MERION, Pa. - For decades the idiosyncratic Barnes Foundation has dazzled select visitors with an exquisite collection of Cezannes, Renoirs and Matisses displayed in suburban isolation in a limestone Main Line mansion here, about 10 miles from Philadelphia's center.
But behind the scenes, wealthy art patrons are aligning themselves behind a once heretical notion to move the collection into the city if the struggling foundation cannot attract a latter-day Medici to save itself from financial ruin.
The vague outlines of the idea include some sort of relationship with the Philadelphia Museum of Art and a new location for the collection, perhaps even transporting the 75-year-old mansion and its graceful Doric columns piece by piece to a site in central Philadelphia. That site is on a parkway that city officials have long yearned to turn into a museum row that could be an economic engine for tourism.
So far the ideas are fodder for private discussions, but when pressed, potential benefactors and donors say the idea could take on more urgency if the Barnes Foundation is unable to raise substantially more money to pay its expenses, which amount to about $3 million a year.
Emergency appeal falters
Since the foundation's emergency appeal last summer to raise a $15 million cushion for operating expenses, it has collected only a little more than $1.5 million in major pledges and donations, a sum that amounts to mere life support.
"It's an idea that a lot of the art museum people are pushing, but I don't think it's reached the serious consideration stage," said Edward G. Rendell, the former mayor of Philadelphia. "There are potential legal problems there, as well as political problems. It's fraught."
"The new management team at the Barnes is good," he added, "but if it continues to have fiscal problems, then I think this talk will ripen and it will be something that needs to be taken seriously."
The nearly 80-year-old Barnes Foundation has one of the quirkiest identities in the art world. Its personality and philosophy were shaped by its acid-tongued founder, Dr. Albert C. Barnes, a patent-medicine millionaire who bought a 13-acre arboretum outside Philadelphia to create a school and gallery dedicated to the "appreciation of fine arts." He left a will restricting use of the collection, including loans of the paintings, along with a $10 million endowment that is now exhausted.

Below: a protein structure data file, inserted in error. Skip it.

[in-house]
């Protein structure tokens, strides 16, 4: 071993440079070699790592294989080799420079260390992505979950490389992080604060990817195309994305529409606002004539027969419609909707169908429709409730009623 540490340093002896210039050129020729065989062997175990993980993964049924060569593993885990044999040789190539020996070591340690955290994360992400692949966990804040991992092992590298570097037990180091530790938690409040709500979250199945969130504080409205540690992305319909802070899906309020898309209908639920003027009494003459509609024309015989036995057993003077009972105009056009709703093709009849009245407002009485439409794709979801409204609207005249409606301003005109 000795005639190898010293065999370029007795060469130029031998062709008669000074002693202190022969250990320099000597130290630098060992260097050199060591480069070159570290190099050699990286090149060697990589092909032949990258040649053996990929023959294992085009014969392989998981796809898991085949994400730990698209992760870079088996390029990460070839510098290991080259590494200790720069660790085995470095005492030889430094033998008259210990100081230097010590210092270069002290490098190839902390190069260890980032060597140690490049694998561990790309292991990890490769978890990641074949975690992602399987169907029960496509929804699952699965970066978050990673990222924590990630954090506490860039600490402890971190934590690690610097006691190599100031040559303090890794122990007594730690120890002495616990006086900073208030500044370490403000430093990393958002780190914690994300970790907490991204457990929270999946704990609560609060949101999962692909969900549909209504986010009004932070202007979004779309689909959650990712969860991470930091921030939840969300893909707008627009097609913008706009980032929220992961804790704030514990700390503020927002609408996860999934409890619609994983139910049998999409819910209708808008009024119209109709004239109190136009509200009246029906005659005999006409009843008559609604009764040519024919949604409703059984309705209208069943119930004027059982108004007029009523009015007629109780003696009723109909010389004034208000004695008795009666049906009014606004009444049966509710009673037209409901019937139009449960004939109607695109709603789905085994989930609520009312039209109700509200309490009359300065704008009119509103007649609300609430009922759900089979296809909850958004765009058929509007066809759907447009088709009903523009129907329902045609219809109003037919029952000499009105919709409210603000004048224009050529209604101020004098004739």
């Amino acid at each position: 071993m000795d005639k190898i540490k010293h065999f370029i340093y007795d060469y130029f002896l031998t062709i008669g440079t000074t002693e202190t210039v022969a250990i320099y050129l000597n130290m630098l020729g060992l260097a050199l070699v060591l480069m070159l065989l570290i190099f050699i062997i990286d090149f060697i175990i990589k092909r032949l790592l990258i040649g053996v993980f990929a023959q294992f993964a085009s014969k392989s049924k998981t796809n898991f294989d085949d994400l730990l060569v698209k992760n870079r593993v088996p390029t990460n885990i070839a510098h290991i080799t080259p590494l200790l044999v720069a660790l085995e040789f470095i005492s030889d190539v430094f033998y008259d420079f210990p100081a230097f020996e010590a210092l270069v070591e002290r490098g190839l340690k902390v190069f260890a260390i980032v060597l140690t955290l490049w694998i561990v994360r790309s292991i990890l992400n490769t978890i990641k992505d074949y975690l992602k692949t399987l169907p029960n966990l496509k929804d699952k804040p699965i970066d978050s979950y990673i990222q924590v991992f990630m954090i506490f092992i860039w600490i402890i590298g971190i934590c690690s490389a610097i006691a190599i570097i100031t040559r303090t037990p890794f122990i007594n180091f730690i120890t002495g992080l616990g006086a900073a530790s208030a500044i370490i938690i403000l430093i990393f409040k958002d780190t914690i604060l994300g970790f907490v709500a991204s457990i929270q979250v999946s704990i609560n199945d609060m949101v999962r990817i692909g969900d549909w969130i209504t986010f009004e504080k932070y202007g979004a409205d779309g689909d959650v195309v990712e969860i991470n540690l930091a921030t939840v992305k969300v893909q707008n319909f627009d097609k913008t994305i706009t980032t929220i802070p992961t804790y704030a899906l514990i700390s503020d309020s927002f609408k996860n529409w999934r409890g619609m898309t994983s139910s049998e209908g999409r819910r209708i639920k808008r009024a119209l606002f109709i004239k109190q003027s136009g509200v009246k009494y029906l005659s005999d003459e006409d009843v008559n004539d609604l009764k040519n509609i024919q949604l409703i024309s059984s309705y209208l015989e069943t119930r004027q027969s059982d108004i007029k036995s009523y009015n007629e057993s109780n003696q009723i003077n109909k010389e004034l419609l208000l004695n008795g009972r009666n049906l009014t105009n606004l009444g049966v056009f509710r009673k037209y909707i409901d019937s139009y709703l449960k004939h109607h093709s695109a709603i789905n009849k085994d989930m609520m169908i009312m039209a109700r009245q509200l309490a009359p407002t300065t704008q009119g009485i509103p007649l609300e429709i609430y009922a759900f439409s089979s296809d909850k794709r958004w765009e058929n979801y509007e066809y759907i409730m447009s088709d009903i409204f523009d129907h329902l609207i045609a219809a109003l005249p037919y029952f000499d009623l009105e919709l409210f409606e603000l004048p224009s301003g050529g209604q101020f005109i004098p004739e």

The foundation's 23-gallery mansion, designed by the French architect Paul Cret, is in a quiet neighborhood of expensive homes where local authorities have capped the weekly number of visitors and students at 1,200, a quota that limits the foundation's revenues and accessibility.
For its part, the Barnes Foundation has politely listened to unsolicited invitations to abandon the suburbs, and the idea is tantalizing, said its director, Kimberly Camp, who noted that relations with local suburban authorities were strained.
"Have we thought about moving?" said Camp, who took charge of the foundation in 1998. "Oh yeah, sure, absolutely. Who wouldn't in this kind of environment? But we can't entertain any questions like that until we assess where we are, what we have and what we're going to do, and that's going to take some time. And we have to stabilize the organization before any of that happens."
Underlying the pressures to transform is the view that wealthy donors and foundations are reluctant to open their wallets and portfolios to an institution whose access is so limited that it cannot pay the bills or impress potential benefactors. As it is, given its secluded location and burdensome 60-day advance reservation requirements, the collection draws only 85 percent of its visitor quota.
Fixed costs high
Moreover, the foundation's fixed costs for utilities and climate control are high, the result of an effort to refurbish the mansion after the foundation obtained court permission to send 80 paintings on tour. The tour raised more than $12 million, but much of the money and the foundation's endowment were whittled away by expenses for construction costs and legal bills.
The talk of alliances with the Philadelphia Museum of Art illustrates how desperate the situation has become, because Barnes scorned it as the "house of artistic and intellectual prostitution." One important benefactor has urged the foundation to expand its five-member board, but such an expansion, which could not happen without a court's permission, could give a stronger voice to donors.
Several Philadelphia Museum trustees, such as Stanley Tuttleman, a prominent philanthropist who lives near the Barnes Foundation, support moving the Barnes building. "I know that they move pyramids, and it can happen here," he said. "They're facing death, so to speak, and if you've got a mortal disease, you'll try anything."
Tuttleman added that several people had approached the foundation with location suggestions.